However, it is also worth asking what consequences the recent political and macroeconomic shift in Latin America will have for this sector. Indeed, uncertainty about the continuity of many progressive governments in the region, as well as the restoration of conservative governments in some countries, suggests the possibility of a general return to a more orthodox economic policy. In this regard, deregulatory measures in a number of areas - including the labour market - as well as adjustment policies that tend to contract economic activity and employment levels, could present a more complex picture for further progress in this area. Domestic service in particular is an occupation that tends to be pro-cyclical, that is, its demand expands and contracts along with general economic activity. Thus, if labour supply pressure exceeds demand in the context of an occupation that is still poorly unionised, it’s relevant to question the effect that the situation will have not only on employment levels, but also on the modest achievements in the labour market which the sector has achieved in recent years.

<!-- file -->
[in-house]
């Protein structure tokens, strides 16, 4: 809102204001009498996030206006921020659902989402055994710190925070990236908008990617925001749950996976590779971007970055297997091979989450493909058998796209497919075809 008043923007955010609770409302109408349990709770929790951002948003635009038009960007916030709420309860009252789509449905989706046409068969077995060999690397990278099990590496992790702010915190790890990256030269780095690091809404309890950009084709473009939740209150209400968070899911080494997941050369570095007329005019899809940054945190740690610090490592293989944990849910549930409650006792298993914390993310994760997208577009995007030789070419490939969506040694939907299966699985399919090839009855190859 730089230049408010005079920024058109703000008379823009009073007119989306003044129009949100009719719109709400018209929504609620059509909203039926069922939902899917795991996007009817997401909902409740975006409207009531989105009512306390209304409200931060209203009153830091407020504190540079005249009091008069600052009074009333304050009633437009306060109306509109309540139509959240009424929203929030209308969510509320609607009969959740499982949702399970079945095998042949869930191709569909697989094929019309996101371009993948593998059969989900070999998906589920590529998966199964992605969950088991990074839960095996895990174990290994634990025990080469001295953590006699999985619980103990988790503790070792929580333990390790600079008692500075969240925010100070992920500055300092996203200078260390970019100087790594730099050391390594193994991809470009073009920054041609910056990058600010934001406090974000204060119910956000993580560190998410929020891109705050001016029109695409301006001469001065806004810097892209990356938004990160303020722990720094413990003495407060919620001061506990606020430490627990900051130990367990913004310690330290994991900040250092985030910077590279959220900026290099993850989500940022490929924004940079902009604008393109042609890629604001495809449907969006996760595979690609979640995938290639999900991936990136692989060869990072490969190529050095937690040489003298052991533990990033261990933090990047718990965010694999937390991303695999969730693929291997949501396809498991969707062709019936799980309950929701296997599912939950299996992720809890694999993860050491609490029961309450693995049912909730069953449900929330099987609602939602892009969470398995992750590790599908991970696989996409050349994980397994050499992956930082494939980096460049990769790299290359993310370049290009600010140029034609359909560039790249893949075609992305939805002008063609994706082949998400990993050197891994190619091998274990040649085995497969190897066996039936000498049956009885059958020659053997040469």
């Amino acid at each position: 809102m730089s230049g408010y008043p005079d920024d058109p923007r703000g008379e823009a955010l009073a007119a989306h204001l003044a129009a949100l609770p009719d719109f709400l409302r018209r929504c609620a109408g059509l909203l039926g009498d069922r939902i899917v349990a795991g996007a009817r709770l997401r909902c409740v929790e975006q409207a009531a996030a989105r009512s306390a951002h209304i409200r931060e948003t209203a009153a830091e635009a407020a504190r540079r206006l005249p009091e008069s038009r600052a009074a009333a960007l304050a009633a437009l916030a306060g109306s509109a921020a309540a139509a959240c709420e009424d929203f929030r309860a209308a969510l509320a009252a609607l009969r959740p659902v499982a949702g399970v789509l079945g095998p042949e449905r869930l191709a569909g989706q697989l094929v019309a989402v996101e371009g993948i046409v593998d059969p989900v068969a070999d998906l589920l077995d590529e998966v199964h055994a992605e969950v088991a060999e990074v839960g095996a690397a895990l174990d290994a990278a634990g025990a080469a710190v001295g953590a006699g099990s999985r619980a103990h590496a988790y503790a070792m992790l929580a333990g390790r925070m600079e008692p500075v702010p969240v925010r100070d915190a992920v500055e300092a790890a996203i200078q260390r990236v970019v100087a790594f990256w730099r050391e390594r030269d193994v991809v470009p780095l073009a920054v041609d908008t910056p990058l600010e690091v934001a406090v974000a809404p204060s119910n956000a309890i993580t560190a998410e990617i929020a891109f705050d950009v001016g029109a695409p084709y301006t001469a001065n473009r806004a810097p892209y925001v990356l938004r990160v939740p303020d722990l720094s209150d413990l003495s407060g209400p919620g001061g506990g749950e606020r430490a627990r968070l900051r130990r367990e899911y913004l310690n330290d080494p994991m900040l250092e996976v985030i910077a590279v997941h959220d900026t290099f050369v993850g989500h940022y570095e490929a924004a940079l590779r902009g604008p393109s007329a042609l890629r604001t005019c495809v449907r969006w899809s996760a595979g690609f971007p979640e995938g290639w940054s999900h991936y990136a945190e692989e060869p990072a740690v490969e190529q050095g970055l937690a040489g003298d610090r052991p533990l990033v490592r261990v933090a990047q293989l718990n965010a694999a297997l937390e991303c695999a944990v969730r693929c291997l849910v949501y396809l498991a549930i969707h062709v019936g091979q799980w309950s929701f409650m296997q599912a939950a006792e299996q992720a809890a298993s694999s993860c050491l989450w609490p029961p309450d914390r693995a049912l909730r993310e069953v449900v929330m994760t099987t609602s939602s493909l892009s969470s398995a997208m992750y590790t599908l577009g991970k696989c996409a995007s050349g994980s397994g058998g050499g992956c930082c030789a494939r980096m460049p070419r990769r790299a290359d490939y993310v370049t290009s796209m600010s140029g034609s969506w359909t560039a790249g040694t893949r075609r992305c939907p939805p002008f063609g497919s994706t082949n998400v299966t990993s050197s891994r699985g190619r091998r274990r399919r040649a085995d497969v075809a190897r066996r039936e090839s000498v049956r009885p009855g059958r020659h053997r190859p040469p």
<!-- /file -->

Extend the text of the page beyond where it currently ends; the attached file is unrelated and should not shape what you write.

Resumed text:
This shift in Latin American politics also raises doubts regarding the continuity of the incipient process of regional integration noted in recent years. In the particular case of domestic service, the possibility of coordinating policies at a regional level presents an excellent opportunity to insert the problem into the agenda of a larger number of countries, as well as to promote agreements and accords related to the topic. Issues such as technical cooperation and exchanging experiences between different countries, coordinating migration policies and adaptation them to the reality of the activity or establishing regional targets for the inclusion of those workers in social protection schemes, are all strategies which would be approached more profitably from an integrated platform whose future is now highly speculative.